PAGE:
The main costs include capital, operational and transportation, as well as taxes
At this early stage, it is impossible to be accurate about the costs of extraction
Cost pressures include; planning and environmental permitting costs and the lack of a defined supply chain in the UK
What affects the cost of shale gas and what will the costs be in the UK?
As the shale gas industry in the UK is still at a very early stage, it is impossible to be completely accurate about the cost to extract onshore oil and gas.
The costs of producing unconventional gas include capital, operational and transportation costs, as well as taxes. These costs are dominated by the drilling of wells and are usually higher than for conventional gas because of the additional expense of hydraulic fracturing (fracking).
There are varying reports on how the UK shale extraction cost will compare to the US, with some commentators predicting the difference as high as three times more expensive in the UK.
Unlike the US however, the UK does already have access to sophisticated gas distribution and transmission systems. Not only would it cost several billion pounds if these systems had to be built today, but it also means that the need for flaring will be far less than in the US.
A number of factors will determine the cost of extraction including:
- How much natural gas you can recover
- Development of a UK supply chain to generate price competition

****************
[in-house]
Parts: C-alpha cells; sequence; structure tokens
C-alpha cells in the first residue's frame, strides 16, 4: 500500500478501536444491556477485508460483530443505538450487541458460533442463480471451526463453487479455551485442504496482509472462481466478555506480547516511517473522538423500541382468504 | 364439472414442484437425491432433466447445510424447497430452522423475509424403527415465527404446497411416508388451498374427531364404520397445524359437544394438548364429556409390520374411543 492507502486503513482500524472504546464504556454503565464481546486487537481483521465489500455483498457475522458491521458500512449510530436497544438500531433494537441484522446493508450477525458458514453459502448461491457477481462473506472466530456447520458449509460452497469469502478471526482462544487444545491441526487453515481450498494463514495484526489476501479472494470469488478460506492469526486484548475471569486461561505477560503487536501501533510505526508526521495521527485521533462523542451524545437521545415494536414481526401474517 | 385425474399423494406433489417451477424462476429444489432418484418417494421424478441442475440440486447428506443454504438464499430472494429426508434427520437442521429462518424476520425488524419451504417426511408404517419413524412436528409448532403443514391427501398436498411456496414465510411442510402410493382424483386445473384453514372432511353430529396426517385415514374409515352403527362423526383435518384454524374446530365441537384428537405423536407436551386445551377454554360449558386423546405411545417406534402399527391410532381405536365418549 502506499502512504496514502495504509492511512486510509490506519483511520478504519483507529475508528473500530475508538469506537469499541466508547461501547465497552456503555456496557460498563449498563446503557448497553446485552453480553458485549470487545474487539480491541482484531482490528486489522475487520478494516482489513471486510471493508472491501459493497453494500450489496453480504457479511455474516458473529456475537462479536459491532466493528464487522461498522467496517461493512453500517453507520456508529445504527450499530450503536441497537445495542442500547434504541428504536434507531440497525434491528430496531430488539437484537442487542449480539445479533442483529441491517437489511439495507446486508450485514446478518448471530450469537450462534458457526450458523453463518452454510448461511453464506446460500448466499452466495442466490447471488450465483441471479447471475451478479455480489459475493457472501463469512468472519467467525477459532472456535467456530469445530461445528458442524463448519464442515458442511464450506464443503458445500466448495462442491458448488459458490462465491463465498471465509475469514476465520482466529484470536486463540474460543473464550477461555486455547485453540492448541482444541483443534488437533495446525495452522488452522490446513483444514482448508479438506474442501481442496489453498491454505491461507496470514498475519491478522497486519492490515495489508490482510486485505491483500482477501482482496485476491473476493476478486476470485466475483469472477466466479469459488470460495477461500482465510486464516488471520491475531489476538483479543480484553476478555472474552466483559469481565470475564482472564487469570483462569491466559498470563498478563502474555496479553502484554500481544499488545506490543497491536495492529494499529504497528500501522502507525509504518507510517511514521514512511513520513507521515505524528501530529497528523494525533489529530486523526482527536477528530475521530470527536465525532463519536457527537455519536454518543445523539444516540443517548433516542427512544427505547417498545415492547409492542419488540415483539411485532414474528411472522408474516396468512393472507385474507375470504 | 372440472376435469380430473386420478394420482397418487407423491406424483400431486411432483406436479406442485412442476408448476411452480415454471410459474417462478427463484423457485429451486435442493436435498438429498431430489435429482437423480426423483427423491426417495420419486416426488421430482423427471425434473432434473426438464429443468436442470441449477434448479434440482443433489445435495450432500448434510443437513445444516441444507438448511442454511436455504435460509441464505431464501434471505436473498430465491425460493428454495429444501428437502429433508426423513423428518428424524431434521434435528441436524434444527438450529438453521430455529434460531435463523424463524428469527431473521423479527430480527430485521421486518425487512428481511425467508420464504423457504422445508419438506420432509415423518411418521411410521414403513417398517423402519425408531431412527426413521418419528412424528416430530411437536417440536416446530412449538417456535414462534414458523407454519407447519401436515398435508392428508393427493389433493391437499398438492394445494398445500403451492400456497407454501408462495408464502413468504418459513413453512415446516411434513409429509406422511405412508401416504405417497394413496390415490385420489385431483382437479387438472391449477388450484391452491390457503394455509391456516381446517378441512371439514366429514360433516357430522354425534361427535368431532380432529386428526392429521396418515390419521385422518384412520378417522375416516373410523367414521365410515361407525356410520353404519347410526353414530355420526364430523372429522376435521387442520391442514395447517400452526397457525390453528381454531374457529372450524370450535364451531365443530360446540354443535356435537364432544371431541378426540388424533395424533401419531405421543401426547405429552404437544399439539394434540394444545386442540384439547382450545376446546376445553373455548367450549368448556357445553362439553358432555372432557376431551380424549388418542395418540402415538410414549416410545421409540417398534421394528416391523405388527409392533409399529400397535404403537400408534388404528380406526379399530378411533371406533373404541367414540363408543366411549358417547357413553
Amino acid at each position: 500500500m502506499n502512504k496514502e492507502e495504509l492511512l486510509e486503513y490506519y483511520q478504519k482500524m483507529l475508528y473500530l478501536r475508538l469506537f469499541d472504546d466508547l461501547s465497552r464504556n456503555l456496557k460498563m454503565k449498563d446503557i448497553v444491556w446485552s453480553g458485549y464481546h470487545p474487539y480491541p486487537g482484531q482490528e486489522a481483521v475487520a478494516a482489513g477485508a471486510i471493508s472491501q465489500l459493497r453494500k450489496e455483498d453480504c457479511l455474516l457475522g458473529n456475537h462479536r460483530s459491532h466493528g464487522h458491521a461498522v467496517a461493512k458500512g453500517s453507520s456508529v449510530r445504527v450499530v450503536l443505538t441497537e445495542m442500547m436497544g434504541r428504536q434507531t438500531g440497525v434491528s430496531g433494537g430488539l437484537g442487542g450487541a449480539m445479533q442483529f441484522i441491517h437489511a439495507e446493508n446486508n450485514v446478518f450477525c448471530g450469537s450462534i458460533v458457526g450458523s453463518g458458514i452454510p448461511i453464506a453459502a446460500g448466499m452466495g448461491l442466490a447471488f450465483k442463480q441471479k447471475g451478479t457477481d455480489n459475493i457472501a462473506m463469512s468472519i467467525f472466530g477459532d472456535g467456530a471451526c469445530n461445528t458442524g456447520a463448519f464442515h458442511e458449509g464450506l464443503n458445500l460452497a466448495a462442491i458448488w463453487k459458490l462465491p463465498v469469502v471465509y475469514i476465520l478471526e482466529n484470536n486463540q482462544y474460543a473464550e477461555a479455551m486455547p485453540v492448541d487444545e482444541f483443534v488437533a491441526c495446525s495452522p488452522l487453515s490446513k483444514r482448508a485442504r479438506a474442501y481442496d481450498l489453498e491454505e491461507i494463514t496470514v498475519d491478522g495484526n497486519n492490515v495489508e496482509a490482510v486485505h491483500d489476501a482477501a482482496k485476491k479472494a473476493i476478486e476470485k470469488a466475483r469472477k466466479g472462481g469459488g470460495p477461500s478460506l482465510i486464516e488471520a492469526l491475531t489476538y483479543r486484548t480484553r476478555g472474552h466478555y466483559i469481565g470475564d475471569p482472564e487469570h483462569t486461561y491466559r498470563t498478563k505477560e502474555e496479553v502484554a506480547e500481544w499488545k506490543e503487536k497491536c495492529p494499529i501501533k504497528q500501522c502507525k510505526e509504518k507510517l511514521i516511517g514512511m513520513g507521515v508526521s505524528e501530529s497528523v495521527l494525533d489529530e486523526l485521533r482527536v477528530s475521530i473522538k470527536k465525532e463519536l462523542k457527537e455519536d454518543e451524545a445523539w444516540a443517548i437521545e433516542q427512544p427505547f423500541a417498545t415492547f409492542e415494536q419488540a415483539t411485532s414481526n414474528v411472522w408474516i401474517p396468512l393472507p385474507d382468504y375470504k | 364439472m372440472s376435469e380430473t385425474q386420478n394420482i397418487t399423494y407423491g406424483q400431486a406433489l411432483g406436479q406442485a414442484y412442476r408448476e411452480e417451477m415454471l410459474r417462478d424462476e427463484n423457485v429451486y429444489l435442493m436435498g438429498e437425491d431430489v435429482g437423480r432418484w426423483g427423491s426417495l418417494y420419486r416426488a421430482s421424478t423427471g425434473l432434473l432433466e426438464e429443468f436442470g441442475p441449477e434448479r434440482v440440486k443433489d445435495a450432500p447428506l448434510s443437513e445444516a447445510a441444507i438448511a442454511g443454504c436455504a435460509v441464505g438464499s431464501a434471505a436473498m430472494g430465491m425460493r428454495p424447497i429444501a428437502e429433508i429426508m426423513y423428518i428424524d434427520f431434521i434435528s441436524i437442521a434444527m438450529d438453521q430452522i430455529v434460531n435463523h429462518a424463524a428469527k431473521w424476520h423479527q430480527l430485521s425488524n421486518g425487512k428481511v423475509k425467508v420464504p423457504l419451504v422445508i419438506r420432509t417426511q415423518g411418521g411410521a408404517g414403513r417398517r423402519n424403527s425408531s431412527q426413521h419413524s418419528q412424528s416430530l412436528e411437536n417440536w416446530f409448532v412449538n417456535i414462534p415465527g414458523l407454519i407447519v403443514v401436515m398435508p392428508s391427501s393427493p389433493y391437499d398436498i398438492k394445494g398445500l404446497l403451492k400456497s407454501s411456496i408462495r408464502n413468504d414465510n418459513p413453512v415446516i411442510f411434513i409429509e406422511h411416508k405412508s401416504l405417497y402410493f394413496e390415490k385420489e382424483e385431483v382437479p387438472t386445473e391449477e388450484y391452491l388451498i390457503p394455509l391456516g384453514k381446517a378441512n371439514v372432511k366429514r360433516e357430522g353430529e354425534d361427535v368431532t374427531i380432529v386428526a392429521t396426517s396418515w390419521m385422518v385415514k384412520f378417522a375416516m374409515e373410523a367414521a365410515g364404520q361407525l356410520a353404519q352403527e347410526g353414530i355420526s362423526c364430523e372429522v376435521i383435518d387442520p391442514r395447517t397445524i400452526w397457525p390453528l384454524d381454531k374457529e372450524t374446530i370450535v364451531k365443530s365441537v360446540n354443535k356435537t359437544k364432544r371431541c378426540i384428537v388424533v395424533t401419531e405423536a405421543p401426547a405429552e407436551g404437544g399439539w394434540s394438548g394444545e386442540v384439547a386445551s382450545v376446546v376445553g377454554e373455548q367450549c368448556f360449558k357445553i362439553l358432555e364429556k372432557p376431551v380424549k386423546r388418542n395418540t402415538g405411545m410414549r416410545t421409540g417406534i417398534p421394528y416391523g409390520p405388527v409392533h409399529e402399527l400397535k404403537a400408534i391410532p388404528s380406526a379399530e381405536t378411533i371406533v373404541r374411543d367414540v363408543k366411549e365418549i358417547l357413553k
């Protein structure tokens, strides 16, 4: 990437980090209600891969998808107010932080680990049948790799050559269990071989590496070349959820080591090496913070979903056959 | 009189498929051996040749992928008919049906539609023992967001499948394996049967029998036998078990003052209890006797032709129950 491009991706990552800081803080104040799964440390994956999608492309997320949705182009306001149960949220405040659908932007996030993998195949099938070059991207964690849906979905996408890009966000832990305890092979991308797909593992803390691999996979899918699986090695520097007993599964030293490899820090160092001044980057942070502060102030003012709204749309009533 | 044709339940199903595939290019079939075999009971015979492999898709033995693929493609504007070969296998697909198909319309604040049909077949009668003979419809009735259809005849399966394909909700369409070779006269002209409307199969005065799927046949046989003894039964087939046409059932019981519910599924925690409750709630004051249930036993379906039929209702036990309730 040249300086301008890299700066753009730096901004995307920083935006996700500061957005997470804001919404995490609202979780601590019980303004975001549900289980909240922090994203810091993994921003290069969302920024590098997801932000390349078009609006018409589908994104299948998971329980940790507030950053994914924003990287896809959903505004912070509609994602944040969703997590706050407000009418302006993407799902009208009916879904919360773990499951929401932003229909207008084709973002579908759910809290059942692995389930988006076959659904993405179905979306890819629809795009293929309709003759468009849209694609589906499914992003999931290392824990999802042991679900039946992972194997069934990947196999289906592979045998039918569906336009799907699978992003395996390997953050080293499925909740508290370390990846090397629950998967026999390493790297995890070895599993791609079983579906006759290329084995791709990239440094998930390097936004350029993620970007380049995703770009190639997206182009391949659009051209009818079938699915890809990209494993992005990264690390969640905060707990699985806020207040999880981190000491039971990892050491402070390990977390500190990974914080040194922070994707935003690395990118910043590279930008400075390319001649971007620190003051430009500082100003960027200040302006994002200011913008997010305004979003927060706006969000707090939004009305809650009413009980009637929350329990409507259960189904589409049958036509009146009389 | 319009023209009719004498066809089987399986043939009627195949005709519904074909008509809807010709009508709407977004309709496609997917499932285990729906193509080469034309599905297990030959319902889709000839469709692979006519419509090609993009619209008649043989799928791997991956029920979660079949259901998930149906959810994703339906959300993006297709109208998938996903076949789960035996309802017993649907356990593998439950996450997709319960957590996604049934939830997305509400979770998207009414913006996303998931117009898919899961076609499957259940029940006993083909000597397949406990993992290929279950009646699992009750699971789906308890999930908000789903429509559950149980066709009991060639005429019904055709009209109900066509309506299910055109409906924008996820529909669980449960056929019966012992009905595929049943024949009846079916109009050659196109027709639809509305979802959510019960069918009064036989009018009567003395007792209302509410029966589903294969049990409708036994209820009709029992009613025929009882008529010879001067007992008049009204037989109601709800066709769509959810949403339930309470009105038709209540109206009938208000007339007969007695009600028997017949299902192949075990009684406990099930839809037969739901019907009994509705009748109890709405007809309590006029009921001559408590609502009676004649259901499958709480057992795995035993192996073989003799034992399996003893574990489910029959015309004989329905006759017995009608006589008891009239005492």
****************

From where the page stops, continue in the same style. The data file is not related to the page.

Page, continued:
- Climate change policies impacting on the cost of carbon
- Public perception and the impact on planning decisions
- Environmental and safety related costs
- Well success factors
- Well learning curve – time taken to reduce well costs
- Operator efficiency
While further testing is required, at this stage, it appears that in certain parts of the UK, the shale is significantly thicker than in the US. What this could mean is that a far greater amount of natural gas can be extracted at each well site.
However, the UK still suffers from a number of potential cost pressures which the US does not, in particular, the current lack of a shale supply chain.
For example one recent count showed that there are 863 land rigs in the US compared with 109 rigs in the whole of Europe, but this position will steadily improve as it did in the US.
In addition to the immature supply chain there is also a bigger environmental and regulatory cost of doing business in the UK, with longer lead times particularly around planning making scheduling difficult.